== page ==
Kobani, nestled on the border with Turkey, has been besieged by Islamic State for more than a month. Weeks of air strikes on the insurgents’ positions and the deaths of hundreds of their fighters have failed to break the siege.
Islamic State has caused international alarm by capturing large expanses of Iraq and Syria, declaring an Islamic “caliphate” erasing borders between the two and slaughtering or driving away Shi’ite Muslims, Christians and other communities who do not share their ultra-radical brand of Sunni Islam.
The Islamic State (IS) has threatened to massacre Kobani’s defenders in an assault which has sent almost 200,000 Syrian Kurds fleeing to Turkey, and triggered a call to arms from Kurds across the region.
Hemin Hawrami, a senior official in the Kurdistan Democratic Party in Iraq, wrote on his Twitter feed that peshmerga combatants were flying from Arbil airport in northern Iraq to Turkey, from where they would travel overland to Kobani.
Saleh Moslem, co-chair of the Syrian Kurdish Democratic Union Party (PYD), said later that around 150 peshmerga had entered Turkey from Iraq and were expected to reach the area of Kobani later on Tuesday night.
A Kurdish television channel showed footage of what it said was a convoy of peshmerga vehicles in northern Iraq loaded with weapons and on their way to the besieged town.
“We welcome the deployment of peshmerga fighters and weapons from the Kurdistan Region to Kobani, which began this evening,” Brett McGurk, a deputy envoy tasked by U.S. President Barack Obama with building a coalition against IS, said on Twitter.
The Iraqi Kurdish region’s parliament voted last week to deploy some peshmerga to Syria although a Kurdish government spokesman later said they would not engage in direct combat in Kobani but rather provide artillery support.
Kurdistan’s Minister of Peshmerga, Mustafa Sayyid Qader, told local media on Tuesday that no limits had been set to how long the forces would remain in Kobani.
The fighting around Kobani has exacerbated the flow of refugees from Syria’s 3 1/2-year civil war, with more than three million people already sheltering in neighboring countries including Jordan, Lebanon and Turkey.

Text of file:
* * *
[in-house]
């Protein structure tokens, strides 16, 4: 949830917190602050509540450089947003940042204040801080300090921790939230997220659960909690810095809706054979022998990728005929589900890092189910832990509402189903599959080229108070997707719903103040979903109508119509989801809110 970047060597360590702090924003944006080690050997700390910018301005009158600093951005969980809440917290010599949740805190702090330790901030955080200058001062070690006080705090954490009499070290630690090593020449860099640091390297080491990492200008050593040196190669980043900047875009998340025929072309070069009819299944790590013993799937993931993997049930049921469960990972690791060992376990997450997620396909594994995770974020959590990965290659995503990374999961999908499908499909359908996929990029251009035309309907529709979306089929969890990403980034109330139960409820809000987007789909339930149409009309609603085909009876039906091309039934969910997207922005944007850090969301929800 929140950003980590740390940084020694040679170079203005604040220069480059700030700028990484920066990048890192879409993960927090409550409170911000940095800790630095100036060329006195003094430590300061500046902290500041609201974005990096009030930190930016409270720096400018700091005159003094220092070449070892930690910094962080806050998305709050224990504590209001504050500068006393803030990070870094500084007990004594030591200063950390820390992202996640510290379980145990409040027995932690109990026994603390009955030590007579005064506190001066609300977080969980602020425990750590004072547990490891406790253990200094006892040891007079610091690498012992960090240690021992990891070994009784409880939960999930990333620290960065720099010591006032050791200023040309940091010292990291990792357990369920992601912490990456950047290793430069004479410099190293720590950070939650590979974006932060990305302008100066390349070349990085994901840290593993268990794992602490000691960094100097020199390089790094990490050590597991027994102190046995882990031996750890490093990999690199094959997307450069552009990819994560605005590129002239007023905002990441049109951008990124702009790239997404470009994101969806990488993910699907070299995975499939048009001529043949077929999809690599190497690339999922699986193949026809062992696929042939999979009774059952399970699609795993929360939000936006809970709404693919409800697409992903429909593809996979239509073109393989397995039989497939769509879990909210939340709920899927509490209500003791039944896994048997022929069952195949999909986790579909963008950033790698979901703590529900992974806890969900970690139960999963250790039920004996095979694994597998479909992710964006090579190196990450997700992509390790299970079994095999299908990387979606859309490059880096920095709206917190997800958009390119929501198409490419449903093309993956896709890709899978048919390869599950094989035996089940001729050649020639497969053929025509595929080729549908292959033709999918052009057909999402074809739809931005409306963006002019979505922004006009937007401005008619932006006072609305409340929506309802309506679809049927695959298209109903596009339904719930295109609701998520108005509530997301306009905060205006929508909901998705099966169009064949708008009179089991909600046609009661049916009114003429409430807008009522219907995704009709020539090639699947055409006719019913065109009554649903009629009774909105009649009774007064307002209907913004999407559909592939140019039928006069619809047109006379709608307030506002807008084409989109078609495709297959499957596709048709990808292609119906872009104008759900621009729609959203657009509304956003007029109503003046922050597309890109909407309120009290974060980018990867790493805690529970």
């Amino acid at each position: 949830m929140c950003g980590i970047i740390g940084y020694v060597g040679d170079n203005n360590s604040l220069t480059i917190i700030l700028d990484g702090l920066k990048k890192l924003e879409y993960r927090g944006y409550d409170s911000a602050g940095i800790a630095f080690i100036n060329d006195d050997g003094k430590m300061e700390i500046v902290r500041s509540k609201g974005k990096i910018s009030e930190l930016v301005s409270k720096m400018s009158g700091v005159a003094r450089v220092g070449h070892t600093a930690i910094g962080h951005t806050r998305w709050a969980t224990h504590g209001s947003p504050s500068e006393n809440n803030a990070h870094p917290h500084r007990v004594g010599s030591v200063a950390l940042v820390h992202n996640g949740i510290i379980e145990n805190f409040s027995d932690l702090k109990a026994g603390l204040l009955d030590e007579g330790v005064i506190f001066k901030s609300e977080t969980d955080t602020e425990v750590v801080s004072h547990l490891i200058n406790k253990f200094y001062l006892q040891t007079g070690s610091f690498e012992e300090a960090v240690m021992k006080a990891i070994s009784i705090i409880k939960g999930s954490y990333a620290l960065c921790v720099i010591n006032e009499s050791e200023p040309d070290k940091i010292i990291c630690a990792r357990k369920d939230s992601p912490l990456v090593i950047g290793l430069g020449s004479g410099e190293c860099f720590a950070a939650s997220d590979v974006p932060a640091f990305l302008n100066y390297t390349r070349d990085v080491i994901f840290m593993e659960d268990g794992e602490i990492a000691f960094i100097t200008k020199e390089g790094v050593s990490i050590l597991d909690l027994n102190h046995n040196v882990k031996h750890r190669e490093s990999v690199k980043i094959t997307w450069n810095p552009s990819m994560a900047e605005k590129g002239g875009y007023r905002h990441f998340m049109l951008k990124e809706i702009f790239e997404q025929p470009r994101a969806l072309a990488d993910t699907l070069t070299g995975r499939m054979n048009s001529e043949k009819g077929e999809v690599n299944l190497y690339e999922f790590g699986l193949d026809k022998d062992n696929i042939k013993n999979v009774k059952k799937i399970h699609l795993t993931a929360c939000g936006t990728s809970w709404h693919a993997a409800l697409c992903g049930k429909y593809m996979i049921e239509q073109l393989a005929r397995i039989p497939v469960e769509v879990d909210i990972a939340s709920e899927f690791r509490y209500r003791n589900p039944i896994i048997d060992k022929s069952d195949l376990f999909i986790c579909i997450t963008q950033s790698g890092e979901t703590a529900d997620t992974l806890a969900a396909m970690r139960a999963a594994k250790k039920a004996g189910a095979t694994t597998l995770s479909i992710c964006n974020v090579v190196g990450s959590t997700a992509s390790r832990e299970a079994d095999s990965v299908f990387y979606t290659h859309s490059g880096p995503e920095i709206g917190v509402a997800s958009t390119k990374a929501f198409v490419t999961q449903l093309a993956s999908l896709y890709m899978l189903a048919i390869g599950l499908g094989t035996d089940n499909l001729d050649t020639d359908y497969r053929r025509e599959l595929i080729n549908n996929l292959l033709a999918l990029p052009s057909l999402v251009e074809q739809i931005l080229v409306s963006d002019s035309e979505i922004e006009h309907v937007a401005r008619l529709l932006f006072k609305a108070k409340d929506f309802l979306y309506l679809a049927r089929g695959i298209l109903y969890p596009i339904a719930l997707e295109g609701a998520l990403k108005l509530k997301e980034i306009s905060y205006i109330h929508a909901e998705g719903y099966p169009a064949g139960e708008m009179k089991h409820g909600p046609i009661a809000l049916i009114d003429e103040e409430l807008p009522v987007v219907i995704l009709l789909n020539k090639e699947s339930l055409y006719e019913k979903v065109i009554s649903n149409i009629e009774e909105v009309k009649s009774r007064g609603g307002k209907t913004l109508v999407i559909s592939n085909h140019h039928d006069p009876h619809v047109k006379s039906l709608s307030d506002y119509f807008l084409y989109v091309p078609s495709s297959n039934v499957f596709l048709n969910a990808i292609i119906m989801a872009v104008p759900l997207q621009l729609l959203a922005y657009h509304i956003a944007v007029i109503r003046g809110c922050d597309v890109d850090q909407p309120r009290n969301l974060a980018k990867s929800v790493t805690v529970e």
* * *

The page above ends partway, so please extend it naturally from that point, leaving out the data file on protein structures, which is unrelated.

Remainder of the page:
Jordan’s foreign minister warned on Tuesday the huge demand for housing, schools, jobs and health care generated by the refugees meant Syria’s neighbors were reaching the limits of their ability to cope.
Turkish Prime Minister Ahmet Davutoglu said earlier that air strikes alone would not be enough to push back the insurgents and that only the peshmerga and moderate Syrian rebel forces could oust Islamic State from Kobani.
“Saving Kobani, retaking Kobani and some area around Kobani from ISIS, there’s a need for a military operation,” he said in an interview with the BBC broadcast on Tuesday. But he made clear neither Turkey nor Western allies would commit troops.
“If they (international coalition) don’t want to send their ground troops, how can they expect Turkey to send Turkish ground troops with the same risks on our border?” Davutoglu said.
Turkish officials have rebuffed international criticism over their reluctance to do more to help Kobani’s beleaguered Kurdish defenders, whom they accuse of being linked to the militant Kurdistan Workers’ Party (PKK), which has fought a decades-long insurgency against the Turkish state.
That stance has enraged Turkey’s own Kurdish minority – about a fifth of the population and half of all Kurds across the region. Kurds suspect Ankara would rather see Islamic State jihadists extend their territorial gains than allow Kurdish insurgents to consolidate local power.
Turkey has repeatedly called for a long-term strategic plan for Syria involving the removal of President Bashar al-Assad from power, fearing that Assad’s forces or Kurdish militants will fill the void if Islamic State is neutralized.
Iran accused Turkey on Tuesday of prolonging the three-year armed conflict in Syria by insisting on Assad’s overthrow and supporting “terrorist groups” in Syria.
After pressure from Western allies, Turkey last week agreed to let peshmerga forces from Iraq traverse its territory to reach Kobani as its preferred alternative to U.S. planes air-dropping weapons to Kurdish fighters in the town.
“The only way to help Kobani, since other countries don’t want to use ground troops, is sending some peace-oriented or moderate troops to Kobani. What are they? Peshmerga … and Free Syrian Army (Syrian opposition forces),” Davutoglu said.
Davutoglu renewed calls for the United States to train and arm fighters from the Free Syrian Army (FSA), a loose, disorganized coalition of groups who have been battling Assad and who have long been supported by Turkey.
Washington has committed to arming the Syrian opposition to fight Islamic State, but U.S. officials remain concerned about identifying effective, moderate groups in the increasingly sectarian Syrian conflagration. (Reuters)
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